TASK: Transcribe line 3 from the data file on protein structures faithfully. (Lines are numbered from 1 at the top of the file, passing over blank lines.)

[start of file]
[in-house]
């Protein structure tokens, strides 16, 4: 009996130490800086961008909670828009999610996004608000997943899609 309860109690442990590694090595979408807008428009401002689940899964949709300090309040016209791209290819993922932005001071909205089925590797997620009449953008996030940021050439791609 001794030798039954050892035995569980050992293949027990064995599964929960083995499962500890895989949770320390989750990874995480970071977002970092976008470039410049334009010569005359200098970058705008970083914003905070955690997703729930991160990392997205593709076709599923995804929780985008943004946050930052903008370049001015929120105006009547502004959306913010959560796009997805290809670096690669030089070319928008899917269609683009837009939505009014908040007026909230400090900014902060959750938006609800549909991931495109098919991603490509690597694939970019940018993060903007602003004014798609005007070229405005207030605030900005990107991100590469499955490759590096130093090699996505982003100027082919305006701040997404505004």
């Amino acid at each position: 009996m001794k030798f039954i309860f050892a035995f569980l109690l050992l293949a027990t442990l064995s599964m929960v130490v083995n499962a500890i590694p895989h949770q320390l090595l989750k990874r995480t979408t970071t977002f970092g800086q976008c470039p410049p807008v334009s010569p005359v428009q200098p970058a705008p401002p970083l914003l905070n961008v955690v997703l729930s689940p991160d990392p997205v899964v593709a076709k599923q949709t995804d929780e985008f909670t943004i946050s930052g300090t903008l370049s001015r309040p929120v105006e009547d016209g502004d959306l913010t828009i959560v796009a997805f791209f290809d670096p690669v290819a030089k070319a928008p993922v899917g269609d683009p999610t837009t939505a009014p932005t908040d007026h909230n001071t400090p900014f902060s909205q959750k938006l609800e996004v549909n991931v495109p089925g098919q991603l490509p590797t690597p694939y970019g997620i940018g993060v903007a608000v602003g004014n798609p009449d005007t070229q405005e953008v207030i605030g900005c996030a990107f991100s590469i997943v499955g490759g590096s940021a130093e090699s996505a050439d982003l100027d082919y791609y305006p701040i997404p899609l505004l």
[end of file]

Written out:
């Amino acid at each position: 009996m001794k030798f039954i309860f050892a035995f569980l109690l050992l293949a027990t442990l064995s599964m929960v130490v083995n499962a500890i590694p895989h949770q320390l090595l989750k990874r995480t979408t970071t977002f970092g800086q976008c470039p410049p807008v334009s010569p005359v428009q200098p970058a705008p401002p970083l914003l905070n961008v955690v997703l729930s689940p991160d990392p997205v899964v593709a076709k599923q949709t995804d929780e985008f909670t943004i946050s930052g300090t903008l370049s001015r309040p929120v105006e009547d016209g502004d959306l913010t828009i959560v796009a997805f791209f290809d670096p690669v290819a030089k070319a928008p993922v899917g269609d683009p999610t837009t939505a009014p932005t908040d007026h909230n001071t400090p900014f902060s909205q959750k938006l609800e996004v549909n991931v495109p089925g098919q991603l490509p590797t690597p694939y970019g997620i940018g993060v903007a608000v602003g004014n798609p009449d005007t070229q405005e953008v207030i605030g900005c996030a990107f991100s590469i997943v499955g490759g590096s940021a130093e090699s996505a050439d982003l100027d082919y791609y305006p701040i997404p899609l505004l």